4. Don’t monopolize the teacher– Remember the teacher has a plan for that day. He or she is trying to do everything possible to make sure the day is a hit. They have many students in their class and want to ensure that they all have a great day. The first day of school is not the time to approach the teacher about all your concerns for the year. If you have many concerns or are feeling apprehensive book an appointment with the teacher, where you are both prepared and can speak openly about any concerns.

5. Relax– This may be more for parents than for kids. Remember kids are resilient. This is not their first day of school and will not be there last. Remember that you can only control what is in your environment. Be sure to relax and take a deep breath the rest will work out!

I want my child to be happy at school!

Ask any parent what they want for their child? The answer will be to be happy at school. There are many factors that determine a successful school year and some are in our control and some not.

Here is a look at the things you can do to ensure your child is happy at school:

1. Talk– Take the time to talk to your child. This does not have to be in a formal sit down talk. It can happen in the car on the way to soccer practice, during bath time, or as you sit and read with your child. Always keep the communication open and present. A child needs to know that someone is listening. This will encourage them to speak about the good and bad experiences at school. The more you are aware of what is happening at school the sooner you can detect a seriousness of a situation.

2. Get to know your child’s teacher– This does not mean question and talk to your child’s teacher every day. Know that there is a time and place to know your child’s teachers. Be sure to show up to parents teacher interviews, information sessions, community dinners and volunteer opportunities. If you feel that you need more time, request to meet the teacher for a specific purpose.

3. Express yourself calmly and keep your cool– Know and believe that your teacher is trying their best to ensure that your child is happy at school, but at the same time remember that they are not perfect and are only human! It is very possible that a teacher will miss something or make a mistake. Before approaching, calling or emailing a teacher with an issue, take the time to sleep on the situation to gather all your points and thoughts. When you do express your opinion try to start with the positive and then calmly express your points. Try to also listen to the teacher’s point of view and see how you can come to constructive solutions together. Your teacher will appreciate that you are speaking to them in a calm and collected manner and in return will be able to provide the necessary help.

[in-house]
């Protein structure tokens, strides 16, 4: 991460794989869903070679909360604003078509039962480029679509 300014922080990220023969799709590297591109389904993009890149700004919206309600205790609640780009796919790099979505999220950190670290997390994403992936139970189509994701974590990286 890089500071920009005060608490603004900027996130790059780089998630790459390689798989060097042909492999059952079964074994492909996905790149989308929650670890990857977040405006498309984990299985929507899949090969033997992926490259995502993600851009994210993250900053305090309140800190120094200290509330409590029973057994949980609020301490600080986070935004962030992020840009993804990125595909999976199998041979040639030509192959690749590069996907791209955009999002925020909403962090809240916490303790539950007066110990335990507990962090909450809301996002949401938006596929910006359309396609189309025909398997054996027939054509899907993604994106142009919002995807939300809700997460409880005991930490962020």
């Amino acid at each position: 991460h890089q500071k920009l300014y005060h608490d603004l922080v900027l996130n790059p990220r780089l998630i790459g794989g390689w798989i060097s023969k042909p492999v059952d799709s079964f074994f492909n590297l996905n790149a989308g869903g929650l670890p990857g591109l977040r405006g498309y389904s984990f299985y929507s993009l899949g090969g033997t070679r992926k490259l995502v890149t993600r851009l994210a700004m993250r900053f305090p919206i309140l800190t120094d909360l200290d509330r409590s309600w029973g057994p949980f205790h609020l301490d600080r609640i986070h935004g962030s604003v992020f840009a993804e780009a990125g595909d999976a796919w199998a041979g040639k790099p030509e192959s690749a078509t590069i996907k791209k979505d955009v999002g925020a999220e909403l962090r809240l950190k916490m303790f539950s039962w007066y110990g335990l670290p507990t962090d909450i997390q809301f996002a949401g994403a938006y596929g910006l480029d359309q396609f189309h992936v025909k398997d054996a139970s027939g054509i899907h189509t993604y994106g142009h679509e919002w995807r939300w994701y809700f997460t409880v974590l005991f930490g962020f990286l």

4. First point of contact should always be the teacher– If there is a problem at school it is always best to first communicate with the teacher. If you feel that your concerns have not been met, you should then speak to vice–principal and/or principal. Remember your child’s teacher is the one who spends most of the day with your child and not administrators.

5. Be positive and supportive– No matter how upset or unhappy your child may be at school, always try to find solutions. It is important that your child sees that you have control and that you believe that things will get better. Remember at times things can sound worse than they are so it is best not to blow things out of control.